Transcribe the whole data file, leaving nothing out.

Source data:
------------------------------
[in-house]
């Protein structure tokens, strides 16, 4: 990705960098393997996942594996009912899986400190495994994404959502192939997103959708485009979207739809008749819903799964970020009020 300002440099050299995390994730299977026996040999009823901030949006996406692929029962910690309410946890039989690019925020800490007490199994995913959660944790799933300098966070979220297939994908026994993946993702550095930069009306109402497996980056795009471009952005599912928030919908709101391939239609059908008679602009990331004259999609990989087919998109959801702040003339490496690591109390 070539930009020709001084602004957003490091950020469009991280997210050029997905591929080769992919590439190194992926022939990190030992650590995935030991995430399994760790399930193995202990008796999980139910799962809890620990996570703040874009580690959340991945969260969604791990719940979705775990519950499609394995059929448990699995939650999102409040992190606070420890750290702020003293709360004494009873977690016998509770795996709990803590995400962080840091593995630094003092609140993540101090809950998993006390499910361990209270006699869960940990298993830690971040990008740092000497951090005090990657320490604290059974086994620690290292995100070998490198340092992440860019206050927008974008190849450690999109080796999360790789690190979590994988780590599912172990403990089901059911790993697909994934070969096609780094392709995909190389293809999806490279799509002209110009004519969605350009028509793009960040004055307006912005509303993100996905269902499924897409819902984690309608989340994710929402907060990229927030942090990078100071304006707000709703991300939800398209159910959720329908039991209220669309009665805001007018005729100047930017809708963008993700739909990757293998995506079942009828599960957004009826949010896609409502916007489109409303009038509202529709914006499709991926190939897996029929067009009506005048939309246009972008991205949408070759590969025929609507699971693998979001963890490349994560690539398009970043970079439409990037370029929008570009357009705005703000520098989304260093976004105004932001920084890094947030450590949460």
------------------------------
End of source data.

[in-house]
């Protein structure tokens, strides 16, 4: 990705960098393997996942594996009912899986400190495994994404959502192939997103959708485009979207739809008749819903799964970020009020 300002440099050299995390994730299977026996040999009823901030949006996406692929029962910690309410946890039989690019925020800490007490199994995913959660944790799933300098966070979220297939994908026994993946993702550095930069009306109402497996980056795009471009952005599912928030919908709101391939239609059908008679602009990331004259999609990989087919998109959801702040003339490496690591109390 070539930009020709001084602004957003490091950020469009991280997210050029997905591929080769992919590439190194992926022939990190030992650590995935030991995430399994760790399930193995202990008796999980139910799962809890620990996570703040874009580690959340991945969260969604791990719940979705775990519950499609394995059929448990699995939650999102409040992190606070420890750290702020003293709360004494009873977690016998509770795996709990803590995400962080840091593995630094003092609140993540101090809950998993006390499910361990209270006699869960940990298993830690971040990008740092000497951090005090990657320490604290059974086994620690290292995100070998490198340092992440860019206050927008974008190849450690999109080796999360790789690190979590994988780590599912172990403990089901059911790993697909994934070969096609780094392709995909190389293809999806490279799509002209110009004519969605350009028509793009960040004055307006912005509303993100996905269902499924897409819902984690309608989340994710929402907060990229927030942090990078100071304006707000709703991300939800398209159910959720329908039991209220669309009665805001007018005729100047930017809708963008993700739909990757293998995506079942009828599960957004009826949010896609409502916007489109409303009038509202529709914006499709991926190939897996029929067009009506005048939309246009972008991205949408070759590969025929609507699971693998979001963890490349994560690539398009970043970079439409990037370029929008570009357009705005703000520098989304260093976004105004932001920084890094947030450590949460």